Reporting poverty well: another step forward

Our media work is driven by the knowledge that people in poverty understand it better than anyone else.

That maxim may sound obvious, but while poverty attracts much attention in the UK media, the coverage is often flimsy and fleeting because people who truly understand it are left out.

We launched our poverty media unit in 2015 because of growing concern about the way the issues were being reported, and the fact that people in poverty were being routinely misrepresented or ignored altogether.

A big part of our work in the past five years has been in partnership with the National Union of Journalists, and that work has taken another promising step forward.

Supporters may recall that in 2016, we worked with the NUJ and people in poverty to produce a reporting guide, and in 2017 we worked with the union and the Reporters’ Academy to produce this short film:

 

2020: Further progress

In March, the NUJ hosted a round-table discussion event at its headquarters in London, for journalists, people in poverty and charities including Church Action on Poverty and Joseph Rowntree Foundation.

Martin Green, one of our trustees, was among six people with experience of poverty in Halifax, York and London. They were joined by around 15 journalists, consisting of reporters, photographers and members of the union’s ethics committee. Further work will also now follow, and we hope to update the guide. (The event was held in the first few days of March, prior to the advice against group gatherings)

Topics of conversation at the event included the way that over-dramatic stock images skew public perceptions, painting a narrow and extreme understanding of poverty in the public eye.

We talked also about the lack of diversity in newsrooms, with few journalists having grown up in poverty.

Sydnie Corley, from York Food Justice Alliance, challenged media preconceptions about what audiences want. “Journalists say they print what people want to read – but why not challenge them more to read something that challenges what they think?”

Mary Passeri, also from York, recounted her positive and negative experiences with journalists, and said: “You shouldn’t be making people in poverty feel like they’re on trial, to prove what they’re saying. Of course, fact-check things, but interview more sensitively and sincerely than sometimes happens.”

 

From left: Gavin Aitchison, Church Action on Poverty's media unit coordinator; Martin Green, one of our trustees; and Sydnie Corley and Mary Passeri of York Food Justice Alliance at the NUJ event in London.

Fundamentally, the speakers with experience of poverty called for deeper relationships with journalists and a more collaborative approach.

As Diana, from ATD Fourth World, said at the event: “If you are interviewing someone who might never have been asked their opinion before in their life, then it’s really important to ensure they have the opportunity to influence your narrative. We want to be part of designing stories together.”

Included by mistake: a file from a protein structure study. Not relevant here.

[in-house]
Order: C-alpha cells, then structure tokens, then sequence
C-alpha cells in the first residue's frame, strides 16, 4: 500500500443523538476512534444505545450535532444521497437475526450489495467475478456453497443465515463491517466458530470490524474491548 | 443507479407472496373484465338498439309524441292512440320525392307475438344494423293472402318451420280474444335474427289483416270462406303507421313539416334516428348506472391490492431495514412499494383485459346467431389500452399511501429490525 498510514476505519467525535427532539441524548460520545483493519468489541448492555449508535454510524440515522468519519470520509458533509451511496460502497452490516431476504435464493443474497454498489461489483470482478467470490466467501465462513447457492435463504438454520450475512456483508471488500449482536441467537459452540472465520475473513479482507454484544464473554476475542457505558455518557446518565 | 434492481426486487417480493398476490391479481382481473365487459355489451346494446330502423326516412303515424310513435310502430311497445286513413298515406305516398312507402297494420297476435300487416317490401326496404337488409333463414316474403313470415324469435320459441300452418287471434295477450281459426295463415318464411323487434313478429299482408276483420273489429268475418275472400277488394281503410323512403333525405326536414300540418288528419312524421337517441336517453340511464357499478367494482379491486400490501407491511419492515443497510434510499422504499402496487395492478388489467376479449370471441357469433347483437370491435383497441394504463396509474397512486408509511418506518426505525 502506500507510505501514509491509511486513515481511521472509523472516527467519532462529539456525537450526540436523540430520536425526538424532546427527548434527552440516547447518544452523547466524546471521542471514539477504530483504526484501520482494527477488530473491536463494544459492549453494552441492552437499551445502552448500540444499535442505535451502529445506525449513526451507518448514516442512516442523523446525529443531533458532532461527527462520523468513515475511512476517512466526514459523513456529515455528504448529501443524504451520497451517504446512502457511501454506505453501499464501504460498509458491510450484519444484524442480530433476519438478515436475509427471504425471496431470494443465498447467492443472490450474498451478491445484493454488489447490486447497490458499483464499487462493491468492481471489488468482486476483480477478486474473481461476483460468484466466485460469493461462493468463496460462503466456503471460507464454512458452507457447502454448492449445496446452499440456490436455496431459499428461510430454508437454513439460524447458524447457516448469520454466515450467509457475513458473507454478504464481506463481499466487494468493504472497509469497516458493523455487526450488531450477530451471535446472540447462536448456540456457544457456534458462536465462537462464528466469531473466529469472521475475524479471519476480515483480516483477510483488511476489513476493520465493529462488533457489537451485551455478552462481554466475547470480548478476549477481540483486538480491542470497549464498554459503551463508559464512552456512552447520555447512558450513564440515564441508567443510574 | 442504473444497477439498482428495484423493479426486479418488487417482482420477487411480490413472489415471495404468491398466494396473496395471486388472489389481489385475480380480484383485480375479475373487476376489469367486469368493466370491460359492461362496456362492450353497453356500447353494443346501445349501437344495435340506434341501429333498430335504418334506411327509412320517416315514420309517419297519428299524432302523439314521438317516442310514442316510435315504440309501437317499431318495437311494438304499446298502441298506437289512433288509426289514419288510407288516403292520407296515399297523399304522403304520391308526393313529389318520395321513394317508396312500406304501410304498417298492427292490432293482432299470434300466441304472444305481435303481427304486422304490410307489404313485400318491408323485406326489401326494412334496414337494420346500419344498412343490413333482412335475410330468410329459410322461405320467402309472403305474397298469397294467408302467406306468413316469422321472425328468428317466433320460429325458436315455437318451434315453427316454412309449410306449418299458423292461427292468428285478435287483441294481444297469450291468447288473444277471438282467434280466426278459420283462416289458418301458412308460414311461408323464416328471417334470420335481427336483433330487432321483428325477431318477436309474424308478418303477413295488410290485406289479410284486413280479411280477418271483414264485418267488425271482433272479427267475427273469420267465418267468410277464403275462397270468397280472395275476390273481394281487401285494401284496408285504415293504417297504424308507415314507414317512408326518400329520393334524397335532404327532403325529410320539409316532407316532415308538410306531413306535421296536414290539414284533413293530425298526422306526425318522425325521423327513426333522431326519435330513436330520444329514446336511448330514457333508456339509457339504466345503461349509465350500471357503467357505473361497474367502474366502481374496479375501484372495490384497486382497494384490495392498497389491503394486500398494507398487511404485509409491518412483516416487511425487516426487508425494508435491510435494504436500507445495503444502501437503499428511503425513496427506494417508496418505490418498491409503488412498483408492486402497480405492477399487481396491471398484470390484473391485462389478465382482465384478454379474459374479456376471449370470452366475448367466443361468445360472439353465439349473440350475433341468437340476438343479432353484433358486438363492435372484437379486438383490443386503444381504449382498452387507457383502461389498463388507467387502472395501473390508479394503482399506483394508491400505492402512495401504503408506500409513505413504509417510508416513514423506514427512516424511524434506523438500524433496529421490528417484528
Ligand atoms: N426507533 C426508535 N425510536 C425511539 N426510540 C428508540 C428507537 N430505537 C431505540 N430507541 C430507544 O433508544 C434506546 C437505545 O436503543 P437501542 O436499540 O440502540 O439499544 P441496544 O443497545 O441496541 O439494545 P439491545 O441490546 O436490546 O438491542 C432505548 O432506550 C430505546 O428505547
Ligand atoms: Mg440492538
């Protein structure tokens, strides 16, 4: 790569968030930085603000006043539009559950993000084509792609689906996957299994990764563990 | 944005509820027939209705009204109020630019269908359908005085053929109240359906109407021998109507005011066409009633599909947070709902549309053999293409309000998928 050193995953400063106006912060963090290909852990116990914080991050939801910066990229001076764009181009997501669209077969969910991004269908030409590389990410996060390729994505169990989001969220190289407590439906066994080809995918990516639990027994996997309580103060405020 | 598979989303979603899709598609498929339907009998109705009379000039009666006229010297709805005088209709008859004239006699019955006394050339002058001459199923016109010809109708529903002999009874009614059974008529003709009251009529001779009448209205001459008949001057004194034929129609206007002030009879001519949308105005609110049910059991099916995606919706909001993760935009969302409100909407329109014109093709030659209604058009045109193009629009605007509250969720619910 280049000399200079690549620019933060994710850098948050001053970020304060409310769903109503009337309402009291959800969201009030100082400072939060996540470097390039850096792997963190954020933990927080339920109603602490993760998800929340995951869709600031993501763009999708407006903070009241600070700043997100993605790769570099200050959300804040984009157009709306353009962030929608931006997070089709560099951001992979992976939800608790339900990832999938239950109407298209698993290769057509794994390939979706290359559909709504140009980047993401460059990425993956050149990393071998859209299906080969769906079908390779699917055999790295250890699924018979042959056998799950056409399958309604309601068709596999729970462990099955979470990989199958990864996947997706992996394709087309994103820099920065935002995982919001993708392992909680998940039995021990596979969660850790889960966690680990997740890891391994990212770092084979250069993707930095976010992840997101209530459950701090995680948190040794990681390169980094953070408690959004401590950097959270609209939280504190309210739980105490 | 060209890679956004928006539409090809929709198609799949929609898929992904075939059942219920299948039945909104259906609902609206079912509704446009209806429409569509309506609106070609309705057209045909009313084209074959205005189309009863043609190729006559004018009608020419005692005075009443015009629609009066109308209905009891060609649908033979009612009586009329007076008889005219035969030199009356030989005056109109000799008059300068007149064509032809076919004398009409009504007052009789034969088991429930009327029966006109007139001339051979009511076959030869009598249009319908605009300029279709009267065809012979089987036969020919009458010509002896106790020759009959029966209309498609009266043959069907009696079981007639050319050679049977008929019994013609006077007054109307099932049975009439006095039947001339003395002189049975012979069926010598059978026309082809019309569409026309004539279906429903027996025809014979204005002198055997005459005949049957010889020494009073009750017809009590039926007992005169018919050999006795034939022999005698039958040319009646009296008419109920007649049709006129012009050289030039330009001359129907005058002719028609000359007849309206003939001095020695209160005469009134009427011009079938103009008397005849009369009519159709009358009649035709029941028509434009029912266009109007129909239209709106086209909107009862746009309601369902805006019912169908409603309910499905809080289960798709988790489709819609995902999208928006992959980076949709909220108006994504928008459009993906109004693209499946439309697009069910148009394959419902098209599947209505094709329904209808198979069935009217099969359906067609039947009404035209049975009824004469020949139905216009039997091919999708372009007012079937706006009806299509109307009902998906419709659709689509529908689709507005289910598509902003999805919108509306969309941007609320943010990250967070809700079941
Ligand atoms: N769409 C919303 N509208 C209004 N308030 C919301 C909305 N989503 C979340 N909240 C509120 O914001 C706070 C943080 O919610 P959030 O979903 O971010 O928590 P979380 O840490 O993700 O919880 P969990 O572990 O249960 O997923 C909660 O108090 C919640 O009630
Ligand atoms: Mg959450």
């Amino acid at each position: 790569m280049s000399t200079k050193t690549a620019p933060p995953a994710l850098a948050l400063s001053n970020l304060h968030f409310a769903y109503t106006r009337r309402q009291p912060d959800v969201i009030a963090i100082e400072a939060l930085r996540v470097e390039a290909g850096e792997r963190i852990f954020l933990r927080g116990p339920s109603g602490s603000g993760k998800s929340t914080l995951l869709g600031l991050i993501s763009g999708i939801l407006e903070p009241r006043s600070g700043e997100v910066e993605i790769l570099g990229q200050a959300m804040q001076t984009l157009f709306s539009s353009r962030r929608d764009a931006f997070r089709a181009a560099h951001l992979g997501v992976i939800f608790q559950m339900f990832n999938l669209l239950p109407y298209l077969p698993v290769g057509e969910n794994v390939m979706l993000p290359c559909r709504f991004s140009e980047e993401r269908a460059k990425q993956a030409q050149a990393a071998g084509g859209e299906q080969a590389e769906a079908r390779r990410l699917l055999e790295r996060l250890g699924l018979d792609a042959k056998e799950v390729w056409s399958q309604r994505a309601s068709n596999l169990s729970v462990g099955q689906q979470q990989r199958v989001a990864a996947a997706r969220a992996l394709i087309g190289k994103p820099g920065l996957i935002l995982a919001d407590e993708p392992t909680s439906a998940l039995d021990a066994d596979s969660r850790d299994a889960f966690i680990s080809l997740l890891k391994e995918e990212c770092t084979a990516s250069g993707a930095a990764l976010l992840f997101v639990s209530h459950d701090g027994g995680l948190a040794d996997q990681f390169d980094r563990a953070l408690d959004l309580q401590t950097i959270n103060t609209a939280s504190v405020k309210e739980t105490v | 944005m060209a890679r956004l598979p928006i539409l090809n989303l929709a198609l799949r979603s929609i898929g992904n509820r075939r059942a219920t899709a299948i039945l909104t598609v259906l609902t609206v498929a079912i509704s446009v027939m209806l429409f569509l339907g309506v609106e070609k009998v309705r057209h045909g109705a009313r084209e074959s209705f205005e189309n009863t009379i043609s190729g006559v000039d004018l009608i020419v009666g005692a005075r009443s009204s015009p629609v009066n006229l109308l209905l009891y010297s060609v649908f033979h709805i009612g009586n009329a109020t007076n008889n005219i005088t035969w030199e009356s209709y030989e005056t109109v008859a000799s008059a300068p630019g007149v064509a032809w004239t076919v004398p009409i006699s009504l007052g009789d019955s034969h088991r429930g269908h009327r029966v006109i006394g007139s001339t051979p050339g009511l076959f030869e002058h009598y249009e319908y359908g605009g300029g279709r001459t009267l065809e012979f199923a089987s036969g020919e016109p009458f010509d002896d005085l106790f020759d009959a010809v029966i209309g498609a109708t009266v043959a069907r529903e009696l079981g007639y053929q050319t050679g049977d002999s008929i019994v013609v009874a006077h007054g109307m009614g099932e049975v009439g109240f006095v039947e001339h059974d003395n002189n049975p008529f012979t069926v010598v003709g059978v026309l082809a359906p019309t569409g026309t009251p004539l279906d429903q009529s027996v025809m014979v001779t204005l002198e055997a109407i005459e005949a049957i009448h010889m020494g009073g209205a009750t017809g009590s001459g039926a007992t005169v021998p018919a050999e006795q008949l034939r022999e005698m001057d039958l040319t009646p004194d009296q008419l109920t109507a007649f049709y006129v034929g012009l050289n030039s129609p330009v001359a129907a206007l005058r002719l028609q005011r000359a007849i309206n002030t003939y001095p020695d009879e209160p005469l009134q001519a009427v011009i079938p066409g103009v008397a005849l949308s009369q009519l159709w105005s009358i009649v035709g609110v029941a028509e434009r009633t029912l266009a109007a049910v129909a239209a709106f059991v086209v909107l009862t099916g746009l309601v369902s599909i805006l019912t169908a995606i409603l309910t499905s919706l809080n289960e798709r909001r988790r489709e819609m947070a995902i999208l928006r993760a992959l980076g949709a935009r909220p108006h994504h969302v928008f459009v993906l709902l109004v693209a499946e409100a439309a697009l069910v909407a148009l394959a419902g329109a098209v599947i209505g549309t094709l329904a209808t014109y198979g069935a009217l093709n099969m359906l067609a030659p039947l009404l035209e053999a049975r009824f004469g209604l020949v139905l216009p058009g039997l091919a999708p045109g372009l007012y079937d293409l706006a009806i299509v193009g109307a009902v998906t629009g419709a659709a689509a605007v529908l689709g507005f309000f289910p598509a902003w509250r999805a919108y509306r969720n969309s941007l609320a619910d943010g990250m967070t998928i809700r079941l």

Too often, journalists seek personal input only when a story is already written or nearing completion. ‘Case studies’ are sought for preconceived narratives, with little regard for the broader insights an interviewee may bring.

We know severe editorial cuts mean deeper coverage is not always easy, but several organisations (including Church Action on Poverty, Joseph Rowntree Foundation and On Road Media) are all now working with journalists and people in poverty on an ongoing basis, to support and enable coverage that is responsible, well-planned, considered and collaborative.  There is great potential for further enlightened and effective work.

A positive example

A few weeks earlier, that very approach showed how complicated issues can be conveyed powerfully and clearly to a large audience. Mary and Sydnie from York both campaign around food poverty but also have personal experience of the complexities and inadequacies of carer support in the UK. We worked with Joseph Rowntree Foundation and BBC News over a series of discussions, and Mary and Sydnie then told their stories on the BBC News at Six, to an audience of millions, showing how the lack of support keeps people trapped in poverty, and outlining what could help to make a difference.

You can read and watch that story here, on the BBC website. 

 

NUJ guide to reporting poverty

The original version of the NUJ guide to reporting poverty was produced in 2016 by Church Action on Poverty and the union’s Manchester and Salford branch. 

It was led by people with personal experience of poverty, sharing their views on what would constitute good journalism that might make a difference to society. It contains contributors’ own ideas and experiences, and also includes useful information that could enhance journalist’ understanding of the underlying causes of UK poverty.

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Vacancy: Your Local Pantry Scottish Development Worker

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